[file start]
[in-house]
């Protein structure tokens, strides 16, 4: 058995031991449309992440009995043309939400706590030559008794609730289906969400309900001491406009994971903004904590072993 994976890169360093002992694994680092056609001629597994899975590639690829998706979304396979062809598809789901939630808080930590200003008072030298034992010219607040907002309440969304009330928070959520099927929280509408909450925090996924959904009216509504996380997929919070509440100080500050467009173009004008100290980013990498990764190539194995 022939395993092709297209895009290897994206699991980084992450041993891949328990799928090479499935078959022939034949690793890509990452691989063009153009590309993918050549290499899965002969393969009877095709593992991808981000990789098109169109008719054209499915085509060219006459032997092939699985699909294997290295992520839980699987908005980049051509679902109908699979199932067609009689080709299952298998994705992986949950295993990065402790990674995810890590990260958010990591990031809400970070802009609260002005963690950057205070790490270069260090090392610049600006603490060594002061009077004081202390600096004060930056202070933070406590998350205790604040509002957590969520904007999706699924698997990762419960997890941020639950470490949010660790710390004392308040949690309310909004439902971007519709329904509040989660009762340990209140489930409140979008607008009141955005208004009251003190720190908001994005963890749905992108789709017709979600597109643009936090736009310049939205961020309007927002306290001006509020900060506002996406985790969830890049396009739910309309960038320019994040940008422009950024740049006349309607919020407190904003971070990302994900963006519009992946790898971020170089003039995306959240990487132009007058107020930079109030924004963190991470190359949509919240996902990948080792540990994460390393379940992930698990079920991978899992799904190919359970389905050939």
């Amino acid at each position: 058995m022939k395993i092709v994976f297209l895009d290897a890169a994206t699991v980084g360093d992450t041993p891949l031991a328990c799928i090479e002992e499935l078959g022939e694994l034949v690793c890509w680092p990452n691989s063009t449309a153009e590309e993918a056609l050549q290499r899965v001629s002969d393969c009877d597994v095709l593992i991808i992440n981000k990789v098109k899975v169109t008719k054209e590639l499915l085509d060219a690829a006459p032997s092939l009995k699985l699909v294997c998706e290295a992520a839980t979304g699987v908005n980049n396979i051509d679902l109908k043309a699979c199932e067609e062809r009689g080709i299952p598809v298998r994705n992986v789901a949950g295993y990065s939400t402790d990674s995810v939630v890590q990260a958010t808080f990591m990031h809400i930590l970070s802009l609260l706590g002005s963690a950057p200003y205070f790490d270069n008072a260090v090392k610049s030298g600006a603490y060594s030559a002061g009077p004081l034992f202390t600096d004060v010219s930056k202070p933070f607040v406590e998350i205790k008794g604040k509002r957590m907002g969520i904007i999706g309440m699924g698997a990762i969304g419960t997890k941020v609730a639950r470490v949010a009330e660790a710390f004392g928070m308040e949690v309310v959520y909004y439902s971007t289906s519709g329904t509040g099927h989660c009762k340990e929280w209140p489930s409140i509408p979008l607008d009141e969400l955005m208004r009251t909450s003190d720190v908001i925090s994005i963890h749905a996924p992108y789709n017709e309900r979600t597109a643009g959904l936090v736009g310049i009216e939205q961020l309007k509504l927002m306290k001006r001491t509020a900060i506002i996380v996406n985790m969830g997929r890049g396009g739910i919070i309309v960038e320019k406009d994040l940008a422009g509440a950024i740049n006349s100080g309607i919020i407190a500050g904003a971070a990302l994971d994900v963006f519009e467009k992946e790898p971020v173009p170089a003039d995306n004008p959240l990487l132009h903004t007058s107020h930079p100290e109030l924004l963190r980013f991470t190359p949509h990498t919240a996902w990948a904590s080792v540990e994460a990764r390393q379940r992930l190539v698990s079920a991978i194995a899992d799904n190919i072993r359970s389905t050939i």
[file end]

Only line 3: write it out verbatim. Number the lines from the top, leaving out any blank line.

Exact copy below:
């Amino acid at each position: 058995m022939k395993i092709v994976f297209l895009d290897a890169a994206t699991v980084g360093d992450t041993p891949l031991a328990c799928i090479e002992e499935l078959g022939e694994l034949v690793c890509w680092p990452n691989s063009t449309a153009e590309e993918a056609l050549q290499r899965v001629s002969d393969c009877d597994v095709l593992i991808i992440n981000k990789v098109k899975v169109t008719k054209e590639l499915l085509d060219a690829a006459p032997s092939l009995k699985l699909v294997c998706e290295a992520a839980t979304g699987v908005n980049n396979i051509d679902l109908k043309a699979c199932e067609e062809r009689g080709i299952p598809v298998r994705n992986v789901a949950g295993y990065s939400t402790d990674s995810v939630v890590q990260a958010t808080f990591m990031h809400i930590l970070s802009l609260l706590g002005s963690a950057p200003y205070f790490d270069n008072a260090v090392k610049s030298g600006a603490y060594s030559a002061g009077p004081l034992f202390t600096d004060v010219s930056k202070p933070f607040v406590e998350i205790k008794g604040k509002r957590m907002g969520i904007i999706g309440m699924g698997a990762i969304g419960t997890k941020v609730a639950r470490v949010a009330e660790a710390f004392g928070m308040e949690v309310v959520y909004y439902s971007t289906s519709g329904t509040g099927h989660c009762k340990e929280w209140p489930s409140i509408p979008l607008d009141e969400l955005m208004r009251t909450s003190d720190v908001i925090s994005i963890h749905a996924p992108y789709n017709e309900r979600t597109a643009g959904l936090v736009g310049i009216e939205q961020l309007k509504l927002m306290k001006r001491t509020a900060i506002i996380v996406n985790m969830g997929r890049g396009g739910i919070i309309v960038e320019k406009d994040l940008a422009g509440a950024i740049n006349s100080g309607i919020i407190a500050g904003a971070a990302l994971d994900v963006f519009e467009k992946e790898p971020v173009p170089a003039d995306n004008p959240l990487l132009h903004t007058s107020h930079p100290e109030l924004l963190r980013f991470t190359p949509h990498t919240a996902w990948a904590s080792v540990e994460a990764r390393q379940r992930l190539v698990s079920a991978i194995a899992d799904n190919i072993r359970s389905t050939i």